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5 management styles that are hurting your employee turnover

Could bad management styles be hurting your business, and driving your people away?
Published 28 Oct 2021
8 min read
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The global business community is currently buzzing about the ‘Great Resignation’.

As the world emerges from Covid restrictions and business confidence resumes, this emerging trend is seeing employees quit their jobs in huge numbers. This unprecedented movement is set to continue well into next year.

We surveyed workers in five markets around the world for our Employee Movement and Retention Report and the response was loud and clear; employees are preparing to jump ship in the next 12 months. 48% of Australian workers suggested this, as did 61% of Malaysian workers, 55% of British workers, 59% of Singaporean workers and 50% of New Zealand workers. That’s a lot of movement.

Our respondents outlined some clear motivations for these decisions, the most popular being a lack of appreciation, a lack of development opportunities, a lack of pay rises, being overworked and a bad company culture.

There is a common denominator under many of these motivators; and it can be an awkward one to address. Could bad management styles be hurting your business, and driving your people away?

What are the characteristics of a bad manager?

Being a manager can be really challenging. Most people become managers by excelling in their roles and taking a natural progression up the career ladder, never necessarily learning how to actually manage in the process. Because of this somewhat flawed model, most people in the role never learn or even consider what skills are necessary to be a great manager.

When soft skills (skills that often relate to effective communication and working relationships) aren’t developed, toxic management characteristics can often emerge. The added pressures that managers often face can also see them overlook leadership skills.

Although most managers have the best intentions to do a good job, falling into a bad management style can have disastrous effects. Not only can it create a toxic workplace culture, it can have great people on your team running for the door. After all, your manager is likely the person that you’ll be dealing with most in the workplace; if you have to endure a difficult leadership style, most wouldn’t hesitate to look for an out.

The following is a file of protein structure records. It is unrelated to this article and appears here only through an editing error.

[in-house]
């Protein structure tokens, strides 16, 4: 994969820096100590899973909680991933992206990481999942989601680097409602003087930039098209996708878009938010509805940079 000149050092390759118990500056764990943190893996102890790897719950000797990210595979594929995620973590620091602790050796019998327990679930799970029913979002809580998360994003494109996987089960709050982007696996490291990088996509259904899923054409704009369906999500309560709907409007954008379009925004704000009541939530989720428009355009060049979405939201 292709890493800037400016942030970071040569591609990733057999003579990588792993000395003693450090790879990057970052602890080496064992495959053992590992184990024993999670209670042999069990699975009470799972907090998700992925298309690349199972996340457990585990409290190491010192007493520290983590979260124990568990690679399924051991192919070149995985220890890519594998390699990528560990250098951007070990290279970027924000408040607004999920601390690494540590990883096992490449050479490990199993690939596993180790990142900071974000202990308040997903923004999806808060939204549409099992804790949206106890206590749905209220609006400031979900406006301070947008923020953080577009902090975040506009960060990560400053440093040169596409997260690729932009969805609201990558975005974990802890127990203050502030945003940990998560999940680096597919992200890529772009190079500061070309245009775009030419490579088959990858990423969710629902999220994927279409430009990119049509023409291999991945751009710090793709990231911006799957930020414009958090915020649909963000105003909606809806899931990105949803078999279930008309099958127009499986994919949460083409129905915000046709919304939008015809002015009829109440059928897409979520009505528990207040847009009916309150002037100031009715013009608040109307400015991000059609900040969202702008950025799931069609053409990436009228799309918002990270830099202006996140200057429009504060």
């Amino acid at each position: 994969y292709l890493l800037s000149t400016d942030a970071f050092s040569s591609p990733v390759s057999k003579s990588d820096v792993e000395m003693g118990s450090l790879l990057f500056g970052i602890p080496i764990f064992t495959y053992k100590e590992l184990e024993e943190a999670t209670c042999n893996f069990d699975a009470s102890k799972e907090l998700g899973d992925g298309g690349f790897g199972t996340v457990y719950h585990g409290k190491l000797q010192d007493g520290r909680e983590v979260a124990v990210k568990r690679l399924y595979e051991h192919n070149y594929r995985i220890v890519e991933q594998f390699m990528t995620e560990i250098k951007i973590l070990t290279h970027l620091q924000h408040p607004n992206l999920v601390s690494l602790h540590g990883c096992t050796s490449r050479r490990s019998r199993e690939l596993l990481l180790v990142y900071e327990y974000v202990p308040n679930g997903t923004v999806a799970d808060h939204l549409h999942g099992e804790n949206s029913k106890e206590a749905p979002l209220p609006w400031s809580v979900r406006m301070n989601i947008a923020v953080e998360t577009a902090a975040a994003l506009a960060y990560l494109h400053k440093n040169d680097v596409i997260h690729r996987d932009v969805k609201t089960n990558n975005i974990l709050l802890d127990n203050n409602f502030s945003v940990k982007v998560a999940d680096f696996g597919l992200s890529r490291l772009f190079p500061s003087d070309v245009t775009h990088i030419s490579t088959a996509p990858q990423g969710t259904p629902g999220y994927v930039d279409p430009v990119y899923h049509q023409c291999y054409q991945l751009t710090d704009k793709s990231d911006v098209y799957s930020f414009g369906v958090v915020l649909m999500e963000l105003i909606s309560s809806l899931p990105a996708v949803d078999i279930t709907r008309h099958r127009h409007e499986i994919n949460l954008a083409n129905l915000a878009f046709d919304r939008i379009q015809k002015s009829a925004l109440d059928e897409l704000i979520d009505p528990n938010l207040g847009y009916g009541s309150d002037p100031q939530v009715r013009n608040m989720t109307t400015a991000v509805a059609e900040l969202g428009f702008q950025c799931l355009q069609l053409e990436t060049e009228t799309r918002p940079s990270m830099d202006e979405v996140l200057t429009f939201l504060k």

So what characteristics can we look out for to help us identify a bad manager – established or in the making? If you spot one of these management styles, it’s time to take action.

1. Micromanaging

During the pandemic we saw a reinvention of one of the worst leadership styles, micromanagement. This characteristic has always shown a lack of trust that generally leaves employees feeling stressed and uncomfortable, but with the introduction of forced remote working during lockdown conditions; some managers took it to the next level.

“My boss has announced that while we’re all working from home, the entire company will now be spending the whole work day on a Zoom call with video,” a disgruntled reader wrote to Alison Green at The Cut.

“But don’t worry, we are still allowed to have bathroom breaks and get snacks (wow, thanks so much!), though the majority of our work day should be spent in this weird online room with video and we are supposed to be “dressed for work.” 

It is obviously insulting and a poorly disguised attempt to micromanage. It’s especially frustrating because during this time I have taken on additional responsibilities and my output has increased. I find this demoralizing to the point that I’ve started job hunting.”

Micromanaging – whether it’s as extreme as this case or not – can often make employees feel undervalued. And why wouldn’t they? Micromanagers essentially don’t trust their team to get the job done correctly. It can also be counterproductive, work takes longer and deadlines are stretched due to the manager’s time-consuming evaluation of an employee’s work.

2. Absent